-KL7 is indeed vulnerable to IFNg-based mechanisms
of control shown by the higher bacA
-KL7 CFU recovered
from the C57BL/6 IFNg-deficient mice than from C57BL/6
wild-type mice. In contrast, sensitivity to complement-based
killing, reported here, would be expected to contribute to de-
creased bacA
-KL7 recovery in all stains of mice.
The surprising result was the greater virulence of bacA
KL7 in immune-deficient mice. Gene deletion resulting in
increased virulence is not without precedence as it has been
reported for Shigella, E. coli and Brucella that have lost their
ability to acquire iron [29]. Here the increased inflammation in
the IFNg-deficient mice infected with bacA
-KL7 is consis-
tent with the increase in pro-inflammatory cytokines induced
by bacA
-KL7 and its LPS. While incr eased ability to stim-
ulate TNFa may be particularly germane to its attenuation in
BALB/c mice whose immunity to brucellosis is known to de-
pend upon TNFa as noted above [23]. The increased produc-
tion of pro-inflammatory ctyokines is likely to increase
pathogenesis in IFNg-deficient mice since the increase in
IL-12 would not result in an increase in the protective IFNg
in those mice.
The increase in pro-inflammatory cytokines also favors the
hypothesis that reduced very-long-chain fatty acid modifica-
tion of the lipid A in bacA
-KL7 engenders the LPS with
greater capacity to interact with host TLR [9], albeit purified
-KL7 LPS was still less potent than Salmonella LPS.
In addition, the altered LPS of bacA
-KL7 may enable it
to interact with additional types of TLR [24] although both
are speculative. Finally, it cannot be ruled out that unidentified
alterations in addition to the lipid A effect could result from
the bacA gene deletion and contribute to the increased patho-
logy induced by bacA
-KL7. These possibilities provide av-
enues for future investigations.
In conclusion, these data show that the degree of attenua-
tion of the bacA
-KL7 is depend ent upon the host and the
nature of its immune response. Loss of bacA resulted in less
attenuation relative to 2308 when the mutant was evaluated
in C57BL/6 mice compared to that in BALB/c mice. More-
over, bacA
-KL7 caused unique pathology in immune-
deficient mice characterized by abscesses and wasting. These
observations illustrate important considerations for designing
live vaccines and are in keeping with the observation that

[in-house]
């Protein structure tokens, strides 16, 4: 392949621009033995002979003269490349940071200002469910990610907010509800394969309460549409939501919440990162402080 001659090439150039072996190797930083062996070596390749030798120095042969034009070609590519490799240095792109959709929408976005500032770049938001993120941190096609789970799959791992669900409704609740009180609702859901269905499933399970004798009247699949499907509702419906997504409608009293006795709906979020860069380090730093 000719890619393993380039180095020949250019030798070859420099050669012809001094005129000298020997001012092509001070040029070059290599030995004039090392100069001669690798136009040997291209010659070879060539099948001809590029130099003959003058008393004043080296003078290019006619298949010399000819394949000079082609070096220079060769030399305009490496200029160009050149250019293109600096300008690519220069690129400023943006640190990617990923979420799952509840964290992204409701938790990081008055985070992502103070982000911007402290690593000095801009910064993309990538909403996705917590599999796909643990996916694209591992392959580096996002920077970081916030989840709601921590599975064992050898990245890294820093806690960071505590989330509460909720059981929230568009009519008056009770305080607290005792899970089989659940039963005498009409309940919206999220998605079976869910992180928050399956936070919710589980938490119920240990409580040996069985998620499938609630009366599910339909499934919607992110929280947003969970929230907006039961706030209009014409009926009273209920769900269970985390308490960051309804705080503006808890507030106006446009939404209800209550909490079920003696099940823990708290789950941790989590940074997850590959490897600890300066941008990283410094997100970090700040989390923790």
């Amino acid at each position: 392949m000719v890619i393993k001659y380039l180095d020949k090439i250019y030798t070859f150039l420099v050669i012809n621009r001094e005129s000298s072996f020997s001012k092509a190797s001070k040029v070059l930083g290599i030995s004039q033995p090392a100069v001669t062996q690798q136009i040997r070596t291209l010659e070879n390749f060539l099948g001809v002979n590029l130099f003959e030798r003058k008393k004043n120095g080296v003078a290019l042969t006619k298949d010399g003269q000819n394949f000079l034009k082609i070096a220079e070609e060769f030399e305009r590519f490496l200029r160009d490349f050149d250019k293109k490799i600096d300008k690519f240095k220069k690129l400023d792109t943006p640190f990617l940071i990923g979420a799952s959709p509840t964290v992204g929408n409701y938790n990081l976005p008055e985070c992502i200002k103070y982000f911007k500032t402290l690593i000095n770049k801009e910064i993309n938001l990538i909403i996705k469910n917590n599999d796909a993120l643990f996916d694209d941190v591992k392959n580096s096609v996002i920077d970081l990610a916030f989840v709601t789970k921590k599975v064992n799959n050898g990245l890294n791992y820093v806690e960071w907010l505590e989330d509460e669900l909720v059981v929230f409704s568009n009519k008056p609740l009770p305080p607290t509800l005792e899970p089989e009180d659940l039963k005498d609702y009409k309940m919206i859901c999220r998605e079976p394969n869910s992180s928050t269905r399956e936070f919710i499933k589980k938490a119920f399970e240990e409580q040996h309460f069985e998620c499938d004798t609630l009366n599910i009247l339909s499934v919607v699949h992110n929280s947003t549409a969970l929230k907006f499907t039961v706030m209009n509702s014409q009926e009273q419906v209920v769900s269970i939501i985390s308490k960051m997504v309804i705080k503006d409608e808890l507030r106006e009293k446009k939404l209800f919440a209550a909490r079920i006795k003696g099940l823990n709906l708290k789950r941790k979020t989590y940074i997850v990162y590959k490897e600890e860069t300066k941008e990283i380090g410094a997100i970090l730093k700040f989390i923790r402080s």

while the live vaccine strain B. abortus S19 is attenuated in
cattle, it is not attenuated in humans. They also indicate that
a bacA mutation in a potential vaccine strain may be particu-
larly inappropriate for hosts with immune deficiencies.
This work was supported by USDA-CSREES competitive
grants program #98-02620.
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  • Source
    • "This decrease seems to be necessary for intracellular adaptation of lon mutant from media culture condition. Recently, other groups have reported similar findings in virulent Brucella strain [22,23]. The recovery mechanisms and metabolic pathway proteins to establish intracellular Brucella adaptation were elucidated by a comprehensive analysis of its proteomes. "
    [Show abstract] [Hide abstract] ABSTRACT: The objective of this study was to isolate a Brucella lon mutant and to analyze the cytokine response of B. lon mutant during macrophage infection. A wild-type Brucella abortus strain was mutagenized by Tn5 transposition. From the mouse macrophage J774.A1 cells, total RNA was isolated at 0 hours, 6 hours, 12 hours, and 24 hours after infection with Brucella. Using mouse cytokine microarrays, we measured transcriptional levels of the cytokine response, and validated our results with a reverse transcriptase-polymerase chain reaction (RT-PCR) assay to confirm the induction of cytokine messenger RNA (mRNA). In host J774.A1 macrophages, mRNA levels of T helper 1 (Th1)-type cytokines, including tumor necrosis factor-alpha (TNF-α), interferon-gamma (IFN-γ), interleukin-2 (IL-2), and IL-3, were significantly higher in the lon mutant compared to wild-type Brucella and the negative control. TNF-α levels in cell culture media were induced as high as 2 μg/mL after infection with the lon mutant, a greater than sixfold change. In order to understand the role of the lon protein in virulence, we identified and characterized a novel B. lon mutant. We compared the immune response it generates to the wild-type Brucella response in a mouse macrophage cell line. We demonstrated that the B. lon mutants induce TNF-α expression from the host J774.A1 macrophage.